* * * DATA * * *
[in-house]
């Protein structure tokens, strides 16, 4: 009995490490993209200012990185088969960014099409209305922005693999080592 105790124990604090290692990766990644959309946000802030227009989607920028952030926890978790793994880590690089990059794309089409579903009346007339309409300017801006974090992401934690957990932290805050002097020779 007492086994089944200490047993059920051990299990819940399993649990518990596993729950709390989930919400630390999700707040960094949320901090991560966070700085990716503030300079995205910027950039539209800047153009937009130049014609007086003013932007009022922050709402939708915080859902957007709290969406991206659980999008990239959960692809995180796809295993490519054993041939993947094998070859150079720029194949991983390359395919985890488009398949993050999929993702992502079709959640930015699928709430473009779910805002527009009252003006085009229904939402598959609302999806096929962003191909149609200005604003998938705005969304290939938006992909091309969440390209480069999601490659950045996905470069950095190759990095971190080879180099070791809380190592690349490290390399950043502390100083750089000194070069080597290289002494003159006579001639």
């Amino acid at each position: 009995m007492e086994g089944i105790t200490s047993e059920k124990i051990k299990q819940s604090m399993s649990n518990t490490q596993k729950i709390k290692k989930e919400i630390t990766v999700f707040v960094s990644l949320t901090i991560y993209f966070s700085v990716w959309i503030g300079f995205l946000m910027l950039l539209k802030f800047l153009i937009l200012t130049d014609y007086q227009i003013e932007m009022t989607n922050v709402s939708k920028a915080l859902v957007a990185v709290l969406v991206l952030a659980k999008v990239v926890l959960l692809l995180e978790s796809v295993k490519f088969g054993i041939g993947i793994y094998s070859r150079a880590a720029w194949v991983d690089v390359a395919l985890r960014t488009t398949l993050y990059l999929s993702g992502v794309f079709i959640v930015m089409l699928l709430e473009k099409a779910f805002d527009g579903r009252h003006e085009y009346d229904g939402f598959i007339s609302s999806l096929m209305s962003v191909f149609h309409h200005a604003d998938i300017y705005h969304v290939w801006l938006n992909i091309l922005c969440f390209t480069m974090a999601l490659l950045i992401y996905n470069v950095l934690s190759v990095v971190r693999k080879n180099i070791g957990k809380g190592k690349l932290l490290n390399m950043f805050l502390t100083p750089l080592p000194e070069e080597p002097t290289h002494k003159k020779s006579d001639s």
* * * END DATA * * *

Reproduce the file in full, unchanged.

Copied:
[in-house]
């Protein structure tokens, strides 16, 4: 009995490490993209200012990185088969960014099409209305922005693999080592 105790124990604090290692990766990644959309946000802030227009989607920028952030926890978790793994880590690089990059794309089409579903009346007339309409300017801006974090992401934690957990932290805050002097020779 007492086994089944200490047993059920051990299990819940399993649990518990596993729950709390989930919400630390999700707040960094949320901090991560966070700085990716503030300079995205910027950039539209800047153009937009130049014609007086003013932007009022922050709402939708915080859902957007709290969406991206659980999008990239959960692809995180796809295993490519054993041939993947094998070859150079720029194949991983390359395919985890488009398949993050999929993702992502079709959640930015699928709430473009779910805002527009009252003006085009229904939402598959609302999806096929962003191909149609200005604003998938705005969304290939938006992909091309969440390209480069999601490659950045996905470069950095190759990095971190080879180099070791809380190592690349490290390399950043502390100083750089000194070069080597290289002494003159006579001639």
């Amino acid at each position: 009995m007492e086994g089944i105790t200490s047993e059920k124990i051990k299990q819940s604090m399993s649990n518990t490490q596993k729950i709390k290692k989930e919400i630390t990766v999700f707040v960094s990644l949320t901090i991560y993209f966070s700085v990716w959309i503030g300079f995205l946000m910027l950039l539209k802030f800047l153009i937009l200012t130049d014609y007086q227009i003013e932007m009022t989607n922050v709402s939708k920028a915080l859902v957007a990185v709290l969406v991206l952030a659980k999008v990239v926890l959960l692809l995180e978790s796809v295993k490519f088969g054993i041939g993947i793994y094998s070859r150079a880590a720029w194949v991983d690089v390359a395919l985890r960014t488009t398949l993050y990059l999929s993702g992502v794309f079709i959640v930015m089409l699928l709430e473009k099409a779910f805002d527009g579903r009252h003006e085009y009346d229904g939402f598959i007339s609302s999806l096929m209305s962003v191909f149609h309409h200005a604003d998938i300017y705005h969304v290939w801006l938006n992909i091309l922005c969440f390209t480069m974090a999601l490659l950045i992401y996905n470069v950095l934690s190759v990095v971190r693999k080879n180099i070791g957990k809380g190592k690349l932290l490290n390399m950043f805050l502390t100083p750089l080592p000194e070069e080597p002097t290289h002494k003159k020779s006579d001639s």